Category Archives: Atelier Iris

The Music of Atelier, Vol. 3: Atelier Iris 3 – Grand Phantasm

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It’s time to once again return to the wonderful world of Atelier music, this time with a look at Atelier Iris 3: Grand Phantasm’s soundtrack.

Atelier Iris 3: Grand Phantasm was a noteworthy installment in the series from a musical perspective, because it marked the point where Gust’s sound team switched from using synthesised, sequenced music to streamed prerecorded music. This allowed them considerably more flexibility to put together more elaborate compositions and make use of more realistic sounds.

So turn up the volume and let’s have a good listen to find out exactly what that means!

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Atelier Iris 3: Grand Phantasm – Narrative, Themes and Characterisation

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Atelier Iris 3: Grand Phantasm initially doesn’t appear to have many direct connections to its two predecessors — aside from the presence of the Mana spirits, that is.

There doesn’t seem to be a widely accepted “official word” on exactly why this is, so it’s largely up to interpretation. Some commentators online believe that the game was originally intended to show Iris Blanchimont’s alchemy training, placing the game in between Atelier Iris 2: The Azoth of Destiny and Atelier Iris: Eternal Mana in chronological terms — but either that was never a thing, or it was changed at the last minute. Because, as the game makes clear, the Iris in Atelier Iris 3: Grand Phantasm is not Iris Blanchimont — she’s Iris Fortner.

Ultimately it doesn’t matter all that much; Atelier Iris 3: Grand Phantasm very much has its own story to tell, and has a well-realised narrative setting in which to explore that story. So let’s do just that!

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Atelier Iris 3: Grand Phantasm – A Dazzling Place I Never Knew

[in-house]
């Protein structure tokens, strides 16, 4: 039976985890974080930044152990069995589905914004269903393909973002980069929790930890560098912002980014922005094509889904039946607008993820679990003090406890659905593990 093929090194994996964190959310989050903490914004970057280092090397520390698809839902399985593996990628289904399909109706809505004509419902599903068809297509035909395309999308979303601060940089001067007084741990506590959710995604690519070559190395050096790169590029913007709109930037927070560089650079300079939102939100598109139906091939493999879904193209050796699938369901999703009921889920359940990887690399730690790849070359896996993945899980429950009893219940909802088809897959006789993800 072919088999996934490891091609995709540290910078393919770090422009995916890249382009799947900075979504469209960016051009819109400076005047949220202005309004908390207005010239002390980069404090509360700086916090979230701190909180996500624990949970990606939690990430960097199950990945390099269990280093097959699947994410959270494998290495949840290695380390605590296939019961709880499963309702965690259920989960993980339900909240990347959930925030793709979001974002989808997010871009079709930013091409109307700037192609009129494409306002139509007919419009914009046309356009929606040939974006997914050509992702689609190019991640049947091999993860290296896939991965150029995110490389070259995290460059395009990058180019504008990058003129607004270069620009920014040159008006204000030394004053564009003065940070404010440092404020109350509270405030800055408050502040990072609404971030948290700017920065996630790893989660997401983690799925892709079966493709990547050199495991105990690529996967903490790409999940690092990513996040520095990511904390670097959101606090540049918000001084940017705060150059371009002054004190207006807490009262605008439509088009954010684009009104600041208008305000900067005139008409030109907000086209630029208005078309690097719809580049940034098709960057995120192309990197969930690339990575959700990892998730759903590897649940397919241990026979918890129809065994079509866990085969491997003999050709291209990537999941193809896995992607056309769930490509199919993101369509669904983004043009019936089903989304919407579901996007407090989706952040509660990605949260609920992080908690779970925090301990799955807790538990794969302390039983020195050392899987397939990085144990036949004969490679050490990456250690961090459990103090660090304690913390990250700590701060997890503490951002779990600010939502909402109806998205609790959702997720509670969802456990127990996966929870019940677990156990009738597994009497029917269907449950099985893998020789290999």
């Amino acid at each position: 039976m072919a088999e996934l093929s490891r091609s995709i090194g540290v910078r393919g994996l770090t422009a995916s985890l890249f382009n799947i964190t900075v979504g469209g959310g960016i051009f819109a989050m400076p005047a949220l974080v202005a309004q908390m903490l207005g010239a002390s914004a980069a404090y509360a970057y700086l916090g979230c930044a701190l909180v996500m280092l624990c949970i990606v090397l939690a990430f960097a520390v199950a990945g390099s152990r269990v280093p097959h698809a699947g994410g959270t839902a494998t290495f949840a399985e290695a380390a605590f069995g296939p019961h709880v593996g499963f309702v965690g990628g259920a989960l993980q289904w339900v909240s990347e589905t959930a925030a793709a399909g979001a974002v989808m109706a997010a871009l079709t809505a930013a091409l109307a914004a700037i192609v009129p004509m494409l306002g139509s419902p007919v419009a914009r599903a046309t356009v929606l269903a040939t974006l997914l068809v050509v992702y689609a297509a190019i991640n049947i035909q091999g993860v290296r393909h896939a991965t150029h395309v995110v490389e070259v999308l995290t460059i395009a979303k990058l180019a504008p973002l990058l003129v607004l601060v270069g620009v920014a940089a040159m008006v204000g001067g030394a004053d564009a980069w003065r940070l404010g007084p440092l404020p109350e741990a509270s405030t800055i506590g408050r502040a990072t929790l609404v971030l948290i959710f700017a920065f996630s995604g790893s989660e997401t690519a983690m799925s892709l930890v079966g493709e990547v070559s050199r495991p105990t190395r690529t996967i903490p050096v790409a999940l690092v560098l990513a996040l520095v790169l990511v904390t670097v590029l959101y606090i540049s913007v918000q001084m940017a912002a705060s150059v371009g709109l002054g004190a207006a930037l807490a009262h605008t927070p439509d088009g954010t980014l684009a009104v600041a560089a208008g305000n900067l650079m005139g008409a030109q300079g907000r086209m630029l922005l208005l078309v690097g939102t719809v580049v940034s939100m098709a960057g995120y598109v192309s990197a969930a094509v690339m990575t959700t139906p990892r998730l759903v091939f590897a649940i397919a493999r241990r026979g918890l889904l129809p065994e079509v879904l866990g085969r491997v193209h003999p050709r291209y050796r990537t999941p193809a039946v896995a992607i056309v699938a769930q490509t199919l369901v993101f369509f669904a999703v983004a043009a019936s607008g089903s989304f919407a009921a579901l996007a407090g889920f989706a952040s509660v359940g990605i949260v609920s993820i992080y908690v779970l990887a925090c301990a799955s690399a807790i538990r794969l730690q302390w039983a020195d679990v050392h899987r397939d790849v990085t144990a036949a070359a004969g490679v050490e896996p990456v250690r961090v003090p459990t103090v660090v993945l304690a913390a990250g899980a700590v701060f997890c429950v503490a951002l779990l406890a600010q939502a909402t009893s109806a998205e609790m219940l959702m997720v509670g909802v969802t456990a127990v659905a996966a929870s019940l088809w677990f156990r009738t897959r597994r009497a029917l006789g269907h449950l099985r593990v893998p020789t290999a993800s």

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While Atelier Iris: Eternal Mana and Atelier Iris 2: The Azoth of Destiny are both structured around a protagonist’s ongoing journey, Atelier Iris 3: Grand Phantasm has a structure somewhat more akin to “traditional” Atelier games.

In other words, that means that the game is primarily based around a single “hub” location that plays host to the alchemist protagonist’s workshop, and pretty much everything you do involves heading out from that hub location to go and do specific things for one reason or another.

In the case of Atelier Iris 3: Grand Phantasm, those “things” will be quests and missions in the various Alterworlds that surround the city of Zey Meruze. So let’s take a look at the game’s overall structure, and how exploration works in general.

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Atelier Iris 3: Grand Phantasm – Bursting Into Battle

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As we’ve seen so far, each game in the Atelier Iris series reinvents its core mechanics quite significantly from its predecessor; this was a rather experimental period for Gust.

In this article, we’re going to take a specific look at the combat and progression mechanics in Atelier Iris 3: Grand Phantasm, including the elements carried across from prior installments and some all-new considerations for this specific title.

Strap on your Mushroom Armour, rev up your Pyre Blade and get ready to fight — we’re going in. Watch out for the Punis!

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Atelier Iris 3: Grand Phantasm – A Step Forward

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In 2006, a year after Atelier Iris 2: The Azoth of Destiny, Gust released Atelier Iris 3: Grand Phantasm in Japan; it would be another year after that before Western players would get their hands on it.

Atelier games are a fixture in developer Gust’s calendar; each of the duologies and trilogies that make up the complete franchise have enjoyed annual installments, and indeed the first Atelier Iris’ release in Japan in 2004 marked the beginning of a streak of yearly releases for the series as a whole that lasted until 2017. The company, of course, made up for the lack of an Atelier game in 2018 by releasing three in 2019, but, well, that’s a story for another day.